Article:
Work > Digital Sonnets

Selected from a collection of 154 Digital Sonnets.


When the sonnet came into English in the early modern period, there developed a heightened sense and capacity for interiority, attempts to represent internal psychological desires and contradictions. Abstraction is concerned with posing questions, and we see this formally and figuratively in, for example, the sonnets of Shakespeare, “Shall I compare thee to a summer’s day?” The experience of abstraction, linguistic or pictorial, causes us to interrogate the structures of imagination, borrowed or invented, that we use to construct reality. In poetry, the sonnet form has persisted, remaining ever flexible and accessible in the hands of poets. I wanted to see if I could translate the formal energies of the sonnet into visual abstraction (visual poetry). I look at these sonnets as wordless enactments of the structural variations possible in the form, e.g., number of lines and stanzas, meter, rhyme scheme, and so forth. I particularly enjoy the in-built cognitive shift (volta) that often leads to further questions. Leaning into the sometimes precise and sometimes hamfisted tools of a digital and depersonalized cloud-based word processor (Google Doc), I have tried to go before the sonnet, to find its original energy and translate it for future sonneteers.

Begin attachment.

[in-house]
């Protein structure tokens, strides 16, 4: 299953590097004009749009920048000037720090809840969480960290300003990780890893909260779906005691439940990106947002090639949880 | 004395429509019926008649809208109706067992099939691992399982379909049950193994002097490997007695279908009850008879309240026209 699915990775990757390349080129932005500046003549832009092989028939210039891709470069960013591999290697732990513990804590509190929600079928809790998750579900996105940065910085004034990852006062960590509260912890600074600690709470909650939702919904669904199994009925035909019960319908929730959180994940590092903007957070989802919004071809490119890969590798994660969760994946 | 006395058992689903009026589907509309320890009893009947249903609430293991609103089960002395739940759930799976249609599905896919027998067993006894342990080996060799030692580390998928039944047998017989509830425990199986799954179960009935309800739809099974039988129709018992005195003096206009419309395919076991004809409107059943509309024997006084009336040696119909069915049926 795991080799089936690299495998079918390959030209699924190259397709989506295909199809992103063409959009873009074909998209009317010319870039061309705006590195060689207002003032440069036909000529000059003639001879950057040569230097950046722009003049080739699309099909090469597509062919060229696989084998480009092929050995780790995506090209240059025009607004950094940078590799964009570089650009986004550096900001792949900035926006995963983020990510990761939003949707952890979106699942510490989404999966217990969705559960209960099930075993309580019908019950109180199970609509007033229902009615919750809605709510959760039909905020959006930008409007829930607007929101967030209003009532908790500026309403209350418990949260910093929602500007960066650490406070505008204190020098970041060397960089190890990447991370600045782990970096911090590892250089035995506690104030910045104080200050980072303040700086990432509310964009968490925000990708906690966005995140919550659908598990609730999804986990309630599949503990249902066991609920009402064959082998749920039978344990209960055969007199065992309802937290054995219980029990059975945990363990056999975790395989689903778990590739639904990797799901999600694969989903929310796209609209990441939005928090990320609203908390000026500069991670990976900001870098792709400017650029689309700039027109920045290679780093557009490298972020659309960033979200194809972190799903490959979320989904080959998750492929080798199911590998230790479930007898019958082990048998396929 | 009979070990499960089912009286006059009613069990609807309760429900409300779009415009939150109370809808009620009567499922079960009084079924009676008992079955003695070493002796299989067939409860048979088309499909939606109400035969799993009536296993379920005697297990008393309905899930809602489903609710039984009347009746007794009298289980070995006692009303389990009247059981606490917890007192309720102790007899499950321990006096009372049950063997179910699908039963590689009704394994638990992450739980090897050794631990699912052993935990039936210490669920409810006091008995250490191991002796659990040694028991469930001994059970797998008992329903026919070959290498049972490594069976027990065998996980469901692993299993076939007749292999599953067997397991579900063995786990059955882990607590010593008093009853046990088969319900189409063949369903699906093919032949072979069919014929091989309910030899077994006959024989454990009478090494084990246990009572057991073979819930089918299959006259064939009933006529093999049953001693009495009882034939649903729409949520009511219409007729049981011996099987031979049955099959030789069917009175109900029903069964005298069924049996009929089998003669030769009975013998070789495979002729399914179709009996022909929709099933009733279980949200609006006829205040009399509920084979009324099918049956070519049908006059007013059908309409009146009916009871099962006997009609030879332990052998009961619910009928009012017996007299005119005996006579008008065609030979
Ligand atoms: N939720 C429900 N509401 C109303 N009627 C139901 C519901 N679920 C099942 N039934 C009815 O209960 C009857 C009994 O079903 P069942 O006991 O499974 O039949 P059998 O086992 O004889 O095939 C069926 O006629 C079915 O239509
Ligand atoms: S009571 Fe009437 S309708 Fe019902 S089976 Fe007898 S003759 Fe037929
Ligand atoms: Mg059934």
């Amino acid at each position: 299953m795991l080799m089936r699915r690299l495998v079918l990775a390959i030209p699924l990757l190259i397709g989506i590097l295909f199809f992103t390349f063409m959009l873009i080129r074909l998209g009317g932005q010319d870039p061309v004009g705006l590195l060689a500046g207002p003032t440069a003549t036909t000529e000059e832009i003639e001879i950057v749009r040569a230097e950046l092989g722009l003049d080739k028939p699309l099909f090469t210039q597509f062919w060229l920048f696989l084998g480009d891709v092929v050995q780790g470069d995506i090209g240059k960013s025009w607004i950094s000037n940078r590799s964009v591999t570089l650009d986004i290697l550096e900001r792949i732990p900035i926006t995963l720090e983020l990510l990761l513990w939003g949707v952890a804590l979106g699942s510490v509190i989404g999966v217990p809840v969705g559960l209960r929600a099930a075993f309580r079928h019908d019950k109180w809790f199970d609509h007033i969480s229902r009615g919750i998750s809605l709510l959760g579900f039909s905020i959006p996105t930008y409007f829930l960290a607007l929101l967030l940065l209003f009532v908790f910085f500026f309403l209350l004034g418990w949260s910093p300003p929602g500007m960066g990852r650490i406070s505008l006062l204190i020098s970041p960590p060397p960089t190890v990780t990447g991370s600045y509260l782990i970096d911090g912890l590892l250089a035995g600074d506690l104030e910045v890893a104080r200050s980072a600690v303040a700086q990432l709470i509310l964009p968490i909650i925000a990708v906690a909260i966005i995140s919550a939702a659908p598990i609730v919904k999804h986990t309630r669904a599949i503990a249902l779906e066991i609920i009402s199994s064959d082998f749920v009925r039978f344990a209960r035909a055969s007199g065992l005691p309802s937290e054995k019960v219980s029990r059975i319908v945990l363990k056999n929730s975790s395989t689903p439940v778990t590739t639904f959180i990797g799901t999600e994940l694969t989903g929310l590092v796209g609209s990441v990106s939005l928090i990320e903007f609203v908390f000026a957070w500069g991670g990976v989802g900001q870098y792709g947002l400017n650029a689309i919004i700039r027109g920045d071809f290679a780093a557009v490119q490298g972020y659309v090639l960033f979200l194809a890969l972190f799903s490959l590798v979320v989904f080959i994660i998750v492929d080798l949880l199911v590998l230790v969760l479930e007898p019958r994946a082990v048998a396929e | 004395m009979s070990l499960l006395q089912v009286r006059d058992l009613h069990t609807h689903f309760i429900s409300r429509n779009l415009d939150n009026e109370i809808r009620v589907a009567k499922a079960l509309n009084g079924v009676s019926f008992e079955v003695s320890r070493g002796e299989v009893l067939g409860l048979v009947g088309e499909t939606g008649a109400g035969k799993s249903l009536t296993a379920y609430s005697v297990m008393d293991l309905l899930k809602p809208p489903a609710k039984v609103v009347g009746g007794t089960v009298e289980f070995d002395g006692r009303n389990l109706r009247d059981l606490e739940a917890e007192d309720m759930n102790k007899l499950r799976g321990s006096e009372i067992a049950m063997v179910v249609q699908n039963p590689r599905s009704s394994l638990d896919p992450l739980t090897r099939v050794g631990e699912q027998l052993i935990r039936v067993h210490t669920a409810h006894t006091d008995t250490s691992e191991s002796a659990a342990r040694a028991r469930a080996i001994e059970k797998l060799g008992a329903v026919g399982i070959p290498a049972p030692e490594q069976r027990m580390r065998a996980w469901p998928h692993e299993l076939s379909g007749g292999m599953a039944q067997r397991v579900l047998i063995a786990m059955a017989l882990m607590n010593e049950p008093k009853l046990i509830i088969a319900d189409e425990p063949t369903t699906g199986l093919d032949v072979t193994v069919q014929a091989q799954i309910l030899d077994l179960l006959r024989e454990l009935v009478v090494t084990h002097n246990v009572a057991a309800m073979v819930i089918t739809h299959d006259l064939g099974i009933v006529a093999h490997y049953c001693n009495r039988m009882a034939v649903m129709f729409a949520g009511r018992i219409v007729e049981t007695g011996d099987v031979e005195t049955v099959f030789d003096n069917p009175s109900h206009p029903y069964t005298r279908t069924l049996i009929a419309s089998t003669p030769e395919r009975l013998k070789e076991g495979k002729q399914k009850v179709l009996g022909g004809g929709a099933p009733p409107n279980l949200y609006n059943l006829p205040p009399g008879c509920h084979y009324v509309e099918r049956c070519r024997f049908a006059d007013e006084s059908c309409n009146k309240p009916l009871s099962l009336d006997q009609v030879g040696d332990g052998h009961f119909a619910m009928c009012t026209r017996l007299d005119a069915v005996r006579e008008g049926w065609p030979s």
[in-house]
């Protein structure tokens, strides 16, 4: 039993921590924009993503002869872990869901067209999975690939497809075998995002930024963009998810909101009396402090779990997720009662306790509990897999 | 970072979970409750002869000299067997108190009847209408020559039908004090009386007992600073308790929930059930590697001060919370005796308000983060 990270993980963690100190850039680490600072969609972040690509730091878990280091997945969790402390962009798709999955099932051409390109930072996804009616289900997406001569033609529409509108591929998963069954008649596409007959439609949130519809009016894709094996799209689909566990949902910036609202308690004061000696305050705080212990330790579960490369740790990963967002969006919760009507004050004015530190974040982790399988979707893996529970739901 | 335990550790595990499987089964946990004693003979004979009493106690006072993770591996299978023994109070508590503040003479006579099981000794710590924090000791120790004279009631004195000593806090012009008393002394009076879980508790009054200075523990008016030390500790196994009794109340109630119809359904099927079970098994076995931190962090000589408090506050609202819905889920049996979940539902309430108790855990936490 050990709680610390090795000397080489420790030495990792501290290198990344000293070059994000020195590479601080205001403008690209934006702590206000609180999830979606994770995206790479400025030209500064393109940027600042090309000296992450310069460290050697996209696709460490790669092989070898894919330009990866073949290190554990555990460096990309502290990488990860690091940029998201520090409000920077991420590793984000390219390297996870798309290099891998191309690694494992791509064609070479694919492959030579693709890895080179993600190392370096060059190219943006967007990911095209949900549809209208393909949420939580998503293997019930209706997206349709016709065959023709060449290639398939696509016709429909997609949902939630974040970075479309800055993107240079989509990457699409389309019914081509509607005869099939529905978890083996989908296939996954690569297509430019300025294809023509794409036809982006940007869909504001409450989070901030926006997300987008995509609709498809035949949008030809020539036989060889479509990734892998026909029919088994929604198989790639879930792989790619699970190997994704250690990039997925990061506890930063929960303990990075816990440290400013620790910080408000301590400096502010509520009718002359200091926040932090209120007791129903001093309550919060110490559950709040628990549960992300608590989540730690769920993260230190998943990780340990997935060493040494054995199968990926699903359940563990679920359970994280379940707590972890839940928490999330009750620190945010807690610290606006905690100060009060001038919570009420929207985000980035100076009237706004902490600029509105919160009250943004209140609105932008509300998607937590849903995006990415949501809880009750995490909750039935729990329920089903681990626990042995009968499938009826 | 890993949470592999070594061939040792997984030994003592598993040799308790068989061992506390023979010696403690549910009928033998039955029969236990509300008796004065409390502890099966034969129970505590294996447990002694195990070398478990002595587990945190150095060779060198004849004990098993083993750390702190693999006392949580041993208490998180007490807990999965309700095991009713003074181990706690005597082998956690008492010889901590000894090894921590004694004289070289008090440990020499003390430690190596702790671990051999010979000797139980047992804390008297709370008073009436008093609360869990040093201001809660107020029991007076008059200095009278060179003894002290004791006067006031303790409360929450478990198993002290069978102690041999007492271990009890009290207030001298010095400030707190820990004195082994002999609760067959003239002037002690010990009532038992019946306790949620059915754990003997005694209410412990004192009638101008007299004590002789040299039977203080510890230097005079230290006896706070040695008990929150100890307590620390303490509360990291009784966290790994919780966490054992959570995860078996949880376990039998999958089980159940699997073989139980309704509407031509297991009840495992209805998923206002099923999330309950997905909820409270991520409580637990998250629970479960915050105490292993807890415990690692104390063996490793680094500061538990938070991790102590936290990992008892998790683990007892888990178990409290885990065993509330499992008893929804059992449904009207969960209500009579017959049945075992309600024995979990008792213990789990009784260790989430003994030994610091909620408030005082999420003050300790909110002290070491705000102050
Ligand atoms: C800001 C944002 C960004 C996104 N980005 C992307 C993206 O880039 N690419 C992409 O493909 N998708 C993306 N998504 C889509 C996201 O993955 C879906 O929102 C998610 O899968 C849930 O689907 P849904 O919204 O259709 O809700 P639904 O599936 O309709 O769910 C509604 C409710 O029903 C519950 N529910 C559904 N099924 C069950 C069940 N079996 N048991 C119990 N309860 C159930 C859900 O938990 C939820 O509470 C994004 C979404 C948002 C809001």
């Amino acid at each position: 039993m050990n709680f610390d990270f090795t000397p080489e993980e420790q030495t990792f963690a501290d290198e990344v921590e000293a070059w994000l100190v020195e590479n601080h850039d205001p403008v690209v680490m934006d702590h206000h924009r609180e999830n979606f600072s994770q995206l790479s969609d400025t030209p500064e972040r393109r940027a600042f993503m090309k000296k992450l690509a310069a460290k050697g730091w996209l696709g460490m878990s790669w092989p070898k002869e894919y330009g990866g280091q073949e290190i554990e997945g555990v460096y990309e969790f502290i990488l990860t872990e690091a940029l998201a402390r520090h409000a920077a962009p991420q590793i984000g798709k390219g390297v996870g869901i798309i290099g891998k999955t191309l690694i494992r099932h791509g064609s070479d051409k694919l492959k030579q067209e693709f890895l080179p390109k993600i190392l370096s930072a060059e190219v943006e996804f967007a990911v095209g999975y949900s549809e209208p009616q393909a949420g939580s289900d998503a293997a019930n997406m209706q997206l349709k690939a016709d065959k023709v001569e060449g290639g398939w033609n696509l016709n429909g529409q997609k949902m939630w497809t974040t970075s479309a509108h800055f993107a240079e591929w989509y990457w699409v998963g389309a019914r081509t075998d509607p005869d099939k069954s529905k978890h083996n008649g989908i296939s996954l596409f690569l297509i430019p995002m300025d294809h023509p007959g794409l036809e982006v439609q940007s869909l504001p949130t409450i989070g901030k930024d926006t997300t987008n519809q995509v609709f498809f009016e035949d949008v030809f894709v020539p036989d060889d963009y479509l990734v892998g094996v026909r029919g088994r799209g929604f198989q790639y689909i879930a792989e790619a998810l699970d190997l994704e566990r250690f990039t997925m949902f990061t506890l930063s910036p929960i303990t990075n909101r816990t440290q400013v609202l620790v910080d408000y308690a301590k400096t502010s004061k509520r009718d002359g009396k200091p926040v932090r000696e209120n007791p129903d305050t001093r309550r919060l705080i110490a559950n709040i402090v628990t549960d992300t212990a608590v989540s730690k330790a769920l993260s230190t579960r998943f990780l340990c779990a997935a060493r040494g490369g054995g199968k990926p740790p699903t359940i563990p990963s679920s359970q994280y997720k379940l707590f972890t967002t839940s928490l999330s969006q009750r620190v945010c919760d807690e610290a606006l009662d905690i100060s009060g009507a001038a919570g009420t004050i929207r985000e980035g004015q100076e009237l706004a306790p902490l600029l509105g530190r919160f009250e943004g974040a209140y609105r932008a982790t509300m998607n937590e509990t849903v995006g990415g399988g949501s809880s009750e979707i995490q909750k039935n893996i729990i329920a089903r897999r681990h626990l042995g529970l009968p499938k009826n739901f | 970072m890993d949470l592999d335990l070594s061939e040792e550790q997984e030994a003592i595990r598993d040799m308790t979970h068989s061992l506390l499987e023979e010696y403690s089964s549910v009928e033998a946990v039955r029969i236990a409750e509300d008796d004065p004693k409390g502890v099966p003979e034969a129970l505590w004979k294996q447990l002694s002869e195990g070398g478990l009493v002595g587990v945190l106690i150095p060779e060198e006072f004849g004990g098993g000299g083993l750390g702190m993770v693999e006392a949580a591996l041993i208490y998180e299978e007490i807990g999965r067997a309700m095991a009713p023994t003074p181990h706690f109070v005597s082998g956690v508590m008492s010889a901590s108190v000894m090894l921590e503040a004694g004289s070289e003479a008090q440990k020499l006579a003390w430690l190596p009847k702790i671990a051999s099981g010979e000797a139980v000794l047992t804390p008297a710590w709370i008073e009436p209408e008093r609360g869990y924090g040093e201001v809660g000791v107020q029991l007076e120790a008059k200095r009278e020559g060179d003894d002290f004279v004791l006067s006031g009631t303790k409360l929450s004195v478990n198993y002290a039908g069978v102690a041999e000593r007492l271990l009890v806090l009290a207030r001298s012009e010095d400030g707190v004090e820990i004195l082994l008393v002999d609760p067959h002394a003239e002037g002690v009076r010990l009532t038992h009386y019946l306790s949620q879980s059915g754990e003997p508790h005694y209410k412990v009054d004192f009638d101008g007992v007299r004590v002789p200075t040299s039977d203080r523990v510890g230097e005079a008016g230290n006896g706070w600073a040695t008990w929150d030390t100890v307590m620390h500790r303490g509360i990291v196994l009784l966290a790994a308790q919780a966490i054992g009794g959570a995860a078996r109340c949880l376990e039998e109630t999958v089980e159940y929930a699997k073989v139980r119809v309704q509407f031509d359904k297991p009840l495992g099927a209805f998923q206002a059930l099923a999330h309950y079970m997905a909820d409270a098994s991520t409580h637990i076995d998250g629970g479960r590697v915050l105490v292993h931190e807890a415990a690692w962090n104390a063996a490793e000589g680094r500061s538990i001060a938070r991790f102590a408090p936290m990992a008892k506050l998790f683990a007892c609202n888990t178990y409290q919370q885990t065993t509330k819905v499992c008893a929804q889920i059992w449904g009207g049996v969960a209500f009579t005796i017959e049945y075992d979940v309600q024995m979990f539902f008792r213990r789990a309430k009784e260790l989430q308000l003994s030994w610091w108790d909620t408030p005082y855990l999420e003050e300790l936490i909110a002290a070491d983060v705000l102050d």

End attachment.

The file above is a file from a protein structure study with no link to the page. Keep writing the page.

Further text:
Nick Maurer